Even for the oil and gas refineries, office buildings, airports, you have to have people there to maintain the facility during the storm. You also need a team that comes in after the storm, and for that you need to know when it’s safe to come in—all while heeding local emergency management evacuations that may be put in place.
With a storm of this caliber, is there any way to truly prepare for it?
The difference with this storm that’s making it really challenging is a little shift north or a little shift south could result in the potential for a drastic change in impact where you are. But, people and businesses in Florida are accustomed to these storms and have plans in place. I think the uncertainty comes from this type of storm—like for example, 24 hours ago, businesses in Tampa were looking at a near worst-case scenario. Now, it’s seeming like it won’t be as bad, but you can’t totally let your guard down, because there is still going to be a lot of wind and rain.
For the area of Florida that does end up getting hit the hardest, what do you think the recovery process might look like?
The surge is going to be as bad as it’s going to be. At first, it might be a challenge getting employees and people in for the recovery process. Not to mention, employees are going to want to take care of their family, first and foremost. These businesses need to make sure that their employees and their businesses are taken care of, because you won’t get a lot of effectiveness [during the recovery process] out of your employees if they’re concerned with their personal life.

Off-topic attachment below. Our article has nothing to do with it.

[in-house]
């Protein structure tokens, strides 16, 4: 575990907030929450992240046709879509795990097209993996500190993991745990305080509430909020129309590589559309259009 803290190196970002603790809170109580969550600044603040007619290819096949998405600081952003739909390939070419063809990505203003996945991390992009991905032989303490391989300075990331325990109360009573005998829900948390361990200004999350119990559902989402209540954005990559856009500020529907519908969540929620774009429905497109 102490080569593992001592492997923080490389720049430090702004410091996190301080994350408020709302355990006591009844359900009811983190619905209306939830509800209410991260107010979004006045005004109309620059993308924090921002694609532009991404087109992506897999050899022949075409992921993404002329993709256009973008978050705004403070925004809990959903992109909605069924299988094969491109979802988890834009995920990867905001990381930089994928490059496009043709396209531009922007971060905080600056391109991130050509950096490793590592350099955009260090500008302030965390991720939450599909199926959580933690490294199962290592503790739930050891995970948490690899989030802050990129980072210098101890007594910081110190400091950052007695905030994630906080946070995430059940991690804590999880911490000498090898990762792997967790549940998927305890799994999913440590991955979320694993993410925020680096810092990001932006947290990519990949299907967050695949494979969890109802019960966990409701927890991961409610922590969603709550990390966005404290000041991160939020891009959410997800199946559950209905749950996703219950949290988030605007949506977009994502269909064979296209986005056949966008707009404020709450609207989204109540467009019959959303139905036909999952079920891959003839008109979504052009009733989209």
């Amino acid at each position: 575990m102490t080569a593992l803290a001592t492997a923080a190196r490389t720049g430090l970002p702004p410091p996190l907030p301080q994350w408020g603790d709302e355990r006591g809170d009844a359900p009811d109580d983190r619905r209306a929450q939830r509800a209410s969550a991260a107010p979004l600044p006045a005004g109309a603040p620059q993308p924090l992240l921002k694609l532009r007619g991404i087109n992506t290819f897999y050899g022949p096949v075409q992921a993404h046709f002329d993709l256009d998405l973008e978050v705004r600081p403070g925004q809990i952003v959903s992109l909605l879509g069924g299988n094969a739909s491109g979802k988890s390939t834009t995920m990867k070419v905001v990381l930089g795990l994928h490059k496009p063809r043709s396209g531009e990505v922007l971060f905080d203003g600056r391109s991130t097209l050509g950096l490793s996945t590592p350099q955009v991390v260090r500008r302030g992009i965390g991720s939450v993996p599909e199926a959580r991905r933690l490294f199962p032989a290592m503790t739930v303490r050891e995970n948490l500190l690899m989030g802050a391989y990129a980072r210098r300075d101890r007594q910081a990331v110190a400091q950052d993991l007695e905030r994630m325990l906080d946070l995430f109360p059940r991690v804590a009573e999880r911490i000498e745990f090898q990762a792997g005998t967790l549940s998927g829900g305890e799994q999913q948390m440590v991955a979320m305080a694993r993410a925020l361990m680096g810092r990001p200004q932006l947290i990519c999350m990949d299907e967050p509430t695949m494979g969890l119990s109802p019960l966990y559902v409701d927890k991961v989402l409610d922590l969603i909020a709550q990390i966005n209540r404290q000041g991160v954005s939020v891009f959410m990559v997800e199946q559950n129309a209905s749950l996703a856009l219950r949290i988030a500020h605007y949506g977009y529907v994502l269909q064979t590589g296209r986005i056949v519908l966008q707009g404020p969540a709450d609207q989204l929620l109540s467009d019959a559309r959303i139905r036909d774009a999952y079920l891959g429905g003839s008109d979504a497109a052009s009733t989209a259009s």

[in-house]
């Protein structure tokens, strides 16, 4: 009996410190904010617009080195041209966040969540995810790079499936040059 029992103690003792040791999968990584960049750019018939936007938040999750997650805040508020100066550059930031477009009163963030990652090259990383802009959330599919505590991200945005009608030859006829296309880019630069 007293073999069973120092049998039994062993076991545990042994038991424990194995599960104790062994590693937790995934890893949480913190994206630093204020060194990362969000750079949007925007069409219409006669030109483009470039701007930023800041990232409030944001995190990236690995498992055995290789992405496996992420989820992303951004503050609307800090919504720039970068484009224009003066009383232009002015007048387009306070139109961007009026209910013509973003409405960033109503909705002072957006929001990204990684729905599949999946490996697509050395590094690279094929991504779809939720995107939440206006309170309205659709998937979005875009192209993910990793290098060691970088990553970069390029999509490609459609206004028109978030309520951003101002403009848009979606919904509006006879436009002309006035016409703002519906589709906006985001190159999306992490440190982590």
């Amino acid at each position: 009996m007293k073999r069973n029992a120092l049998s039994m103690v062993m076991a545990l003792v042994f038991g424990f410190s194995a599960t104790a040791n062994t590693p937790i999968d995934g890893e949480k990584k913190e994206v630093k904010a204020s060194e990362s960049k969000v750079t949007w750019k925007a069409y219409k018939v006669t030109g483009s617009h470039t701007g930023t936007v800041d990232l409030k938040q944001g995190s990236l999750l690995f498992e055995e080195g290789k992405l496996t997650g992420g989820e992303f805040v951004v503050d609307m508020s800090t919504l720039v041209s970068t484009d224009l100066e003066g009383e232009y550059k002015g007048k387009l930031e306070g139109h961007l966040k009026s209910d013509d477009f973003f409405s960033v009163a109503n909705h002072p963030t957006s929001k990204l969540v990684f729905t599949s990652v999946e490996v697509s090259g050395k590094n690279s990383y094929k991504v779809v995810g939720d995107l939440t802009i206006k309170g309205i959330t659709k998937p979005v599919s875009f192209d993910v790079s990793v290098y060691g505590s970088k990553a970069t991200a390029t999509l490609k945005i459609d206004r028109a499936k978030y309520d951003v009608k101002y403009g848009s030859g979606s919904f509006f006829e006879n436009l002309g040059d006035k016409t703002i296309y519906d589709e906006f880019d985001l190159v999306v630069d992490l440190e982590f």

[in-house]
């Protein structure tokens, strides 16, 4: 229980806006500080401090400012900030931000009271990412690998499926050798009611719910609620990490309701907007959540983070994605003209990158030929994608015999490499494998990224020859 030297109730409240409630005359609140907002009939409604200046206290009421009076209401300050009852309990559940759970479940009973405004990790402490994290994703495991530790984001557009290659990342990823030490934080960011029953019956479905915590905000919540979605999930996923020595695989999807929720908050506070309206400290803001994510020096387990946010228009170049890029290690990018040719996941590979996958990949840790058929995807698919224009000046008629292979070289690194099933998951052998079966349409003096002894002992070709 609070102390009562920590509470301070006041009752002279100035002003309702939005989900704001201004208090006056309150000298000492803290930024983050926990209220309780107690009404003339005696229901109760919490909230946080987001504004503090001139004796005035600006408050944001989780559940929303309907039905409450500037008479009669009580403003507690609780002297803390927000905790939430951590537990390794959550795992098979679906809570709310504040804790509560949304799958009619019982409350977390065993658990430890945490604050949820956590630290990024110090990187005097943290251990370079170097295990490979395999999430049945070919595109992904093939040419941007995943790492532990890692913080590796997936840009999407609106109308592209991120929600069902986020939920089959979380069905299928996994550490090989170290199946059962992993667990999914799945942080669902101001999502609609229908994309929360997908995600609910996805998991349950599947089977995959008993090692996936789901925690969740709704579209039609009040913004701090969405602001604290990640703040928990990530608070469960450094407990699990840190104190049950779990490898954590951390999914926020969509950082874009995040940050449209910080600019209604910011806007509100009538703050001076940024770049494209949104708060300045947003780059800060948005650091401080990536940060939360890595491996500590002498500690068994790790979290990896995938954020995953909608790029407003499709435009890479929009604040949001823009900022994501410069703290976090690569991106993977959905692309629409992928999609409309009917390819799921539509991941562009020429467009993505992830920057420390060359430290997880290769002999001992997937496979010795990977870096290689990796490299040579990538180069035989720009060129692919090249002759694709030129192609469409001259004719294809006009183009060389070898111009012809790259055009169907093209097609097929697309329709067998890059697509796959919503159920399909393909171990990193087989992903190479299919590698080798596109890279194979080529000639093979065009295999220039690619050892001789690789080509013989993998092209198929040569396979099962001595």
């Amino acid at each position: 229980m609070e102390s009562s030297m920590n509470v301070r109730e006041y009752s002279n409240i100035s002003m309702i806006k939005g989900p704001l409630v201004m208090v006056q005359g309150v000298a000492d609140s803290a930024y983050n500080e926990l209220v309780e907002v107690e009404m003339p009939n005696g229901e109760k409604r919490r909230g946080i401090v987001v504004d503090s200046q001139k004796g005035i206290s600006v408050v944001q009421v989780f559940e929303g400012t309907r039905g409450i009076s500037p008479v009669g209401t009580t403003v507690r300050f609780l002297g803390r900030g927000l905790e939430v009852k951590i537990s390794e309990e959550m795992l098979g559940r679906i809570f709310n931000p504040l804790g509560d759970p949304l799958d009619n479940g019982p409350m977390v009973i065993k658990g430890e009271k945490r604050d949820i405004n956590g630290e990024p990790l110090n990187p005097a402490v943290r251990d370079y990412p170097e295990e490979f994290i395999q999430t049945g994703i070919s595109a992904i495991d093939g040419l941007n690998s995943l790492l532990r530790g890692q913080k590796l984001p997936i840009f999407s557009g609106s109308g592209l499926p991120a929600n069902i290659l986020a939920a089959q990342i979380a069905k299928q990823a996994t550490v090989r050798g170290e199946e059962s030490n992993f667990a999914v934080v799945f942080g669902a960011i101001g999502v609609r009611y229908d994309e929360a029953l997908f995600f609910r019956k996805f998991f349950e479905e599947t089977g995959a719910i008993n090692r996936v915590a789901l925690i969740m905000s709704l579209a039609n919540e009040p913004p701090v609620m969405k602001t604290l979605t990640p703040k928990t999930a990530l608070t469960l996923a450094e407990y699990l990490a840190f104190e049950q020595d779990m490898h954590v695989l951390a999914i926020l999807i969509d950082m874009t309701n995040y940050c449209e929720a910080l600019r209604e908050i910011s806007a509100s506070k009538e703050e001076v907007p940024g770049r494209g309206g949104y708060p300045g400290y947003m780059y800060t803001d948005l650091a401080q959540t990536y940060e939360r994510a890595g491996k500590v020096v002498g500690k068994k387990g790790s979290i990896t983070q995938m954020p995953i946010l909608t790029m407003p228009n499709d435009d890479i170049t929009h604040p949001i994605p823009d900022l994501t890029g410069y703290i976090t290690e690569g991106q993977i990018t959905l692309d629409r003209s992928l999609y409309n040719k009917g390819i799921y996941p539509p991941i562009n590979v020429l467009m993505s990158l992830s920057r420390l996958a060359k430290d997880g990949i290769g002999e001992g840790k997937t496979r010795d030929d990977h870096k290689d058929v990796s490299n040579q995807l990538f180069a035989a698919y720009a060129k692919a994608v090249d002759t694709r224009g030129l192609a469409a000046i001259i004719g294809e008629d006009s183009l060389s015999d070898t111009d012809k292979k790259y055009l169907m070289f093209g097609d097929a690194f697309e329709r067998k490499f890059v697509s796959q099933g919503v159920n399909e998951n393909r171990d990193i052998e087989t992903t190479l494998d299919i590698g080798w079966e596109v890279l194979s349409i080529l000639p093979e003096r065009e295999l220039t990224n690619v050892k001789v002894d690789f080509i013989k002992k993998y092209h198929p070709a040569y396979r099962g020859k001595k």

That’s going to be tough, getting people back in—but as far as buildings go, they’re pretty hardened for this stuff along the Gulf Coast. Homes immediately on the beach on the Gulf Coast will likely suffer severe damage, but businesses that are fortified with concrete, that are hurricane-rated, will probably be okay. They could have some blown out windows and things like that.
I think the water really needed to be paid attention to. The surge will come in, and then it will move out, but what does it bring in with it? What does it knock down with it? What is spread out across the road? So, the main challenge initially will likely be how to get people in to start the recovery process.
I think an area that might be overlooked with this storm is the East Coast of Florida. It won’t be as strong when it hits there, but places like Jacksonville, that have the St. Johns River, with the wind and the water coming in right around there—it can cause significant flooding in downtown Jacksonville—just like it did during, what I believe was Hurricane Irma just a few years ago.
What are some resources that are facility managers can rely on during the recovery process?
A commercial weather service, and social media outlets, especially Twitter, are helpful resources. If there’s an emergency situation, follow local emergency management and your county, who can provide a lot of real-time updates and information. Social media, with smart phones these days, is a good way to keep up with things.
Is there any advice you’d like to give to facility executives on coping during storms such as this one?
Take care of your people. If they’re concerned with other things, which is their families, friends, pets, homes, etc., they’re not going to be able to help you as effectively. Focus on your people leading into the storm, making sure their preparations are taken care of, so they can help you with your preparations as a business.
On the other side of the storm, it’s the same thing. Make sure they come in, they’re back with their families, they’ve monitored everything in their personal lives, and then they can come back to work with peace of mind and can really help you with your recovery.